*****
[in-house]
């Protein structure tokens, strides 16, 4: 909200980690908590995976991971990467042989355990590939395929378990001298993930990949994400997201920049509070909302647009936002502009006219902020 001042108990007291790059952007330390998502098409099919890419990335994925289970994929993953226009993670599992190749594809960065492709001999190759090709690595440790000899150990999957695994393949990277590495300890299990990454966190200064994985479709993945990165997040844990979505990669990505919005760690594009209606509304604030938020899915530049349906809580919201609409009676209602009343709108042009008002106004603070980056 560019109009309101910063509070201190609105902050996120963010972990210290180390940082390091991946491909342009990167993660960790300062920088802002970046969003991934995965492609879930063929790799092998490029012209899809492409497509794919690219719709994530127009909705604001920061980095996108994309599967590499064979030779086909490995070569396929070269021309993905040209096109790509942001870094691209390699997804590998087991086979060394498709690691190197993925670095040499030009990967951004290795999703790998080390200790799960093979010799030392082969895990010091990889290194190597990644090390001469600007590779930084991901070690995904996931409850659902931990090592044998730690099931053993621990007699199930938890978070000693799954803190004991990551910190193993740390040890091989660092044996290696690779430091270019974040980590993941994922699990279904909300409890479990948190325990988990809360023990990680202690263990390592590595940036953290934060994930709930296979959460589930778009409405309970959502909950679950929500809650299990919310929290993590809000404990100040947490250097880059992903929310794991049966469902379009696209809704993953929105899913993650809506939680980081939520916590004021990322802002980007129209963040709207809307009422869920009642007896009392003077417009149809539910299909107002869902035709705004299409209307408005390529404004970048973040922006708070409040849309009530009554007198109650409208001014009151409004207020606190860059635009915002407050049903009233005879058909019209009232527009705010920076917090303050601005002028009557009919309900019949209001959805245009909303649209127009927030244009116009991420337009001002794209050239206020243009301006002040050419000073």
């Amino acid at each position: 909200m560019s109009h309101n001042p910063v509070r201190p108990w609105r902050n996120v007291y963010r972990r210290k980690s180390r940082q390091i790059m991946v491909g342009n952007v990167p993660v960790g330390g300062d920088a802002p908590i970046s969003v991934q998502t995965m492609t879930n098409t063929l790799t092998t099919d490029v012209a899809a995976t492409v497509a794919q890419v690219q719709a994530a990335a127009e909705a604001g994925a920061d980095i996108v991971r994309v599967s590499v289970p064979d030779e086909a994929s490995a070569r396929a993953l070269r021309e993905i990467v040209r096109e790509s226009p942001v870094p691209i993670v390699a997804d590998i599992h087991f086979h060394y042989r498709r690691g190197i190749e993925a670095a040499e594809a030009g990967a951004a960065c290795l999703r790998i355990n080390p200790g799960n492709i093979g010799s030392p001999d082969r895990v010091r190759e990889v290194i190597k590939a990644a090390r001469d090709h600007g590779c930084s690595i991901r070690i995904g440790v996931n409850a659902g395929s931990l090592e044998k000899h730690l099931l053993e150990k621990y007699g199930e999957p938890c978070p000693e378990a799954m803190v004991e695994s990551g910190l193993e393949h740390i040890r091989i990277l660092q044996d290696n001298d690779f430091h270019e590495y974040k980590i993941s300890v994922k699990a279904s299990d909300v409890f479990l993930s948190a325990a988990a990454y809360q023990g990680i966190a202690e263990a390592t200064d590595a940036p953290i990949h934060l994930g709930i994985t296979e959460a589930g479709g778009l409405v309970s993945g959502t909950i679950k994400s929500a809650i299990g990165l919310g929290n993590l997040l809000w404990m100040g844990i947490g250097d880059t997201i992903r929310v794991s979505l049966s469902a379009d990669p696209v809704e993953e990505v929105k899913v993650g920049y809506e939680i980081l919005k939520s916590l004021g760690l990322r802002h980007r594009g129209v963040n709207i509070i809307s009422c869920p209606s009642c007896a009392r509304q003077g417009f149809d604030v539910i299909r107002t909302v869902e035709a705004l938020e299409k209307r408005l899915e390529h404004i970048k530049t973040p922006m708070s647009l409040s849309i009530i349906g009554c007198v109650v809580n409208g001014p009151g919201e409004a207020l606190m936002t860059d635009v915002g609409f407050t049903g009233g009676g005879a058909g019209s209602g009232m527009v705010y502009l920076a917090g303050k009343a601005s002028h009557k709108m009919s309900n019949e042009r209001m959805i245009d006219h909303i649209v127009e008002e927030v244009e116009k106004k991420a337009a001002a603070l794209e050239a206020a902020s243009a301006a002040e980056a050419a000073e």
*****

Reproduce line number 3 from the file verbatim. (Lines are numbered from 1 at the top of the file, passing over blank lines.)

């Amino acid at each position: 909200m560019s109009h309101n001042p910063v509070r201190p108990w609105r902050n996120v007291y963010r972990r210290k980690s180390r940082q390091i790059m991946v491909g342009n952007v990167p993660v960790g330390g300062d920088a802002p908590i970046s969003v991934q998502t995965m492609t879930n098409t063929l790799t092998t099919d490029v012209a899809a995976t492409v497509a794919q890419v690219q719709a994530a990335a127009e909705a604001g994925a920061d980095i996108v991971r994309v599967s590499v289970p064979d030779e086909a994929s490995a070569r396929a993953l070269r021309e993905i990467v040209r096109e790509s226009p942001v870094p691209i993670v390699a997804d590998i599992h087991f086979h060394y042989r498709r690691g190197i190749e993925a670095a040499e594809a030009g990967a951004a960065c290795l999703r790998i355990n080390p200790g799960n492709i093979g010799s030392p001999d082969r895990v010091r190759e990889v290194i190597k590939a990644a090390r001469d090709h600007g590779c930084s690595i991901r070690i995904g440790v996931n409850a659902g395929s931990l090592e044998k000899h730690l099931l053993e150990k621990y007699g199930e999957p938890c978070p000693e378990a799954m803190v004991e695994s990551g910190l193993e393949h740390i040890r091989i990277l660092q044996d290696n001298d690779f430091h270019e590495y974040k980590i993941s300890v994922k699990a279904s299990d909300v409890f479990l993930s948190a325990a988990a990454y809360q023990g990680i966190a202690e263990a390592t200064d590595a940036p953290i990949h934060l994930g709930i994985t296979e959460a589930g479709g778009l409405v309970s993945g959502t909950i679950k994400s929500a809650i299990g990165l919310g929290n993590l997040l809000w404990m100040g844990i947490g250097d880059t997201i992903r929310v794991s979505l049966s469902a379009d990669p696209v809704e993953e990505v929105k899913v993650g920049y809506e939680i980081l919005k939520s916590l004021g760690l990322r802002h980007r594009g129209v963040n709207i509070i809307s009422c869920p209606s009642c007896a009392r509304q003077g417009f149809d604030v539910i299909r107002t909302v869902e035709a705004l938020e299409k209307r408005l899915e390529h404004i970048k530049t973040p922006m708070s647009l409040s849309i009530i349906g009554c007198v109650v809580n409208g001014p009151g919201e409004a207020l606190m936002t860059d635009v915002g609409f407050t049903g009233g009676g005879a058909g019209s209602g009232m527009v705010y502009l920076a917090g303050k009343a601005s002028h009557k709108m009919s309900n019949e042009r209001m959805i245009d006219h909303i649209v127009e008002e927030v244009e116009k106004k991420a337009a001002a603070l794209e050239a206020a902020s243009a301006a002040e980056a050419a000073e």